The basics: This virus spreads by direct contact or through air-borne virus particles and shared contact with the environment.
What is it, and how does it spread? Calicivirus is an RNA virus; it has better environmental persistence than FHV, meaning that cats who share the same environment are at higher risk of becoming infected. Transmission can be by direct contact with infected cats who may or may not be showing signs, or by environmental spread, although it is more likely to infect cats who have direct contact with infected fellow felines.
What are the risks? Like FHV, cats can become carriers, although unlike herpes it isn’t usually for life. They tend to also show signs around 1 week after infection.
- Carrier states; like FHV, the disease can remain in the cat’s body and not show any signs or be spread until a period of stress.
- Disease; severity of disease is highly variable as there are many variations of the virus (think of it as members of the same family who all have different personalities!) Clinical signs include: Oral ulceration, A fever, Depression and dullness, Limping; this is a less commonly seen effect of FCV, but it can cause a “polyarthritis”, and these painful joints can cause transient limping syndrome and Respiratory signs and conjunctivitis; like FHV, FCV can infect the upper respiratory tract, but usually causes less severe ocular discharge and difficulties breathing.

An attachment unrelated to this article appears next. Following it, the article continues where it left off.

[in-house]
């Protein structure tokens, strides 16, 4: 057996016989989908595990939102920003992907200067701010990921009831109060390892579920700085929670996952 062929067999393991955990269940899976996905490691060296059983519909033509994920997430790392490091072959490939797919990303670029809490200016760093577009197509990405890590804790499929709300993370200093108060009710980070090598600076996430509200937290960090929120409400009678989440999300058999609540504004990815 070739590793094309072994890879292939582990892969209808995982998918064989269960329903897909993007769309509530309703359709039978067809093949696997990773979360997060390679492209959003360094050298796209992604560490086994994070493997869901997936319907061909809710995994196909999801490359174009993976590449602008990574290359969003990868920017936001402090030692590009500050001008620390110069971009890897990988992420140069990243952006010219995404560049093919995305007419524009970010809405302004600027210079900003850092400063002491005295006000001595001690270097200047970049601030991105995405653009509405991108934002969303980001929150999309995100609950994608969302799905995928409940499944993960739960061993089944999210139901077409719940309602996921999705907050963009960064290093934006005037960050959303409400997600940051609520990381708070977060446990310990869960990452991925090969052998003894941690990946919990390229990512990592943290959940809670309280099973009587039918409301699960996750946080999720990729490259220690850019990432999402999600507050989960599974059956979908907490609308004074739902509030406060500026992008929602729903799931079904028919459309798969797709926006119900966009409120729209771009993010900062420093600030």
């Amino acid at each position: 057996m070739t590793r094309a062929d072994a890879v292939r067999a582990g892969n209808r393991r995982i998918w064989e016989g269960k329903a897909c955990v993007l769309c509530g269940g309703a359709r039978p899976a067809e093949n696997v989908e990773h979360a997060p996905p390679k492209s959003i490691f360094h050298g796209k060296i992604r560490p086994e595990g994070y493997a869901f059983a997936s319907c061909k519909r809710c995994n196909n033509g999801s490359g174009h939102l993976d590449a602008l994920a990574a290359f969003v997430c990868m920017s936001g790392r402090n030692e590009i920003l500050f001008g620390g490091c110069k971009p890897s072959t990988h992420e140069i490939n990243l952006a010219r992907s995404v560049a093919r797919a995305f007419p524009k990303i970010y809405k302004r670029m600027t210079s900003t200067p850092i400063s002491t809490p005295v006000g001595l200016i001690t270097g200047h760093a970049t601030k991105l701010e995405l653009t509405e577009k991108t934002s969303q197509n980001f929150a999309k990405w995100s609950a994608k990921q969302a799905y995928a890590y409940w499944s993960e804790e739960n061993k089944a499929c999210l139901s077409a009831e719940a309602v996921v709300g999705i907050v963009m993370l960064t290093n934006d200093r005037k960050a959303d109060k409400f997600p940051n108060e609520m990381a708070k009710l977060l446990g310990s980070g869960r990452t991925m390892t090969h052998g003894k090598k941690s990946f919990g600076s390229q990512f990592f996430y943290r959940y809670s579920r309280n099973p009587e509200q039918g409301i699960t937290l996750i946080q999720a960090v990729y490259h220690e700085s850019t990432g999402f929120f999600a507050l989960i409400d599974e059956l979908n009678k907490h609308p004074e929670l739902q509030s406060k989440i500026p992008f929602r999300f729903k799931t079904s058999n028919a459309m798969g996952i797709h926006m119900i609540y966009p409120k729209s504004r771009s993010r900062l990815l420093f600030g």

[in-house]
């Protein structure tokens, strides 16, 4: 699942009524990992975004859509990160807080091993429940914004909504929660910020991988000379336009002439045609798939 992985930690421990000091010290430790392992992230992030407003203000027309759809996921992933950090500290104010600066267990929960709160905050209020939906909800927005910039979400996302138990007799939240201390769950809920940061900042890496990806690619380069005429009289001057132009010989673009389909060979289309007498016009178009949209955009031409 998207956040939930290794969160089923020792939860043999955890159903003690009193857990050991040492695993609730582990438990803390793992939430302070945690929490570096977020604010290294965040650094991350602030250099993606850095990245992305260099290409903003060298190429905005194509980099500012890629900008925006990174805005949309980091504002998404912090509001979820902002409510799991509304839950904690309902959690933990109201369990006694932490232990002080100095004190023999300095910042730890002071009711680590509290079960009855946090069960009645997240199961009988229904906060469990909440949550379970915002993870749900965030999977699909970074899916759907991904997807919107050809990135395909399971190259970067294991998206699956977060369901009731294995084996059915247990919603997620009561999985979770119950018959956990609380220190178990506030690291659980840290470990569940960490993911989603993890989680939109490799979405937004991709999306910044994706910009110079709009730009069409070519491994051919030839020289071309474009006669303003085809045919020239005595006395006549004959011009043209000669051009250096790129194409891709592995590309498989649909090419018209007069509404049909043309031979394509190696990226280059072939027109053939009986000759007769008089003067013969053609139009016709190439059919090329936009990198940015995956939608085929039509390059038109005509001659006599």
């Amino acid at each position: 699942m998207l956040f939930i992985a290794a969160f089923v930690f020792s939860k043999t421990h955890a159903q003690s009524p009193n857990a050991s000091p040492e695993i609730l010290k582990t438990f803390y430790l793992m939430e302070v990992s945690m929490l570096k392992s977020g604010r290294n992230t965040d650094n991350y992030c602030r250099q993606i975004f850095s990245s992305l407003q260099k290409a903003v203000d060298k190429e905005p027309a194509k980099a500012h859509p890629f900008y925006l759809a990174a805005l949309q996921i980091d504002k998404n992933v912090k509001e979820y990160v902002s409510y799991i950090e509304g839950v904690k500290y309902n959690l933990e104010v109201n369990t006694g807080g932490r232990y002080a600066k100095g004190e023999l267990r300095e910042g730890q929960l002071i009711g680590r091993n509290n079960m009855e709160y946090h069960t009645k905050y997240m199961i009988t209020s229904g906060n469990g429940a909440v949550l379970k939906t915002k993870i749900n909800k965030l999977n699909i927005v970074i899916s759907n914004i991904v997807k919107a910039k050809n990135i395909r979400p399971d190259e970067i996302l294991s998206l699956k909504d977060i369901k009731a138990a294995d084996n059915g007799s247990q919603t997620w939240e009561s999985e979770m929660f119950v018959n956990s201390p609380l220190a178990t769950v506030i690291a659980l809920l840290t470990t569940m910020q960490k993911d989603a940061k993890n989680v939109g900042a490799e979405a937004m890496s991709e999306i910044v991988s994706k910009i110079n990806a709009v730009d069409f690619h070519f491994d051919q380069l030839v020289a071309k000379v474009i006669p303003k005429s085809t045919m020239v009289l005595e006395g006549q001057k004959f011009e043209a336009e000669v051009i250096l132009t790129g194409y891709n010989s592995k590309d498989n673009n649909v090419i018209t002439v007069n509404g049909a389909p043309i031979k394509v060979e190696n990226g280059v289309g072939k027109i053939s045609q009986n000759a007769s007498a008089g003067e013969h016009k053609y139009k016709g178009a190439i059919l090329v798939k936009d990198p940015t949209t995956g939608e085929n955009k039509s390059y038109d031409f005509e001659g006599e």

What is cat flu?
Cat flu is actually caused by a group of viruses and bacteria working together; it is generally characterised by FCV and FHV causing damage to the upper respiratory tract, which allows for bacteria, which usually do not cause disease by themselves, to infect poor Felix’s damaged tissues. It makes cats very dull, have difficulties breathing and go off their food, which makes them feel even worse! It is therefore important to vaccinate your cat annually if he is in a high-risk group (a cat who regularly goes outdoors, a member of a multi-cat household or has immunosuppression), or every 3 years if a very low-risk cat (indoor only with no other cats and does not spend time in catteries).
Please speak with your vet about formulating a plan to protect your cat from these viruses; they cause severe welfare implications, and are often fatal. Vaccines are tested for efficacy and safety; vets only have your cat’s welfare and your peace of mind at heart, and are happy to discuss the importance of vaccination at any time.
“In ancient times cats were worshipped as gods; they have not forgotten this.” - Terry Pratchett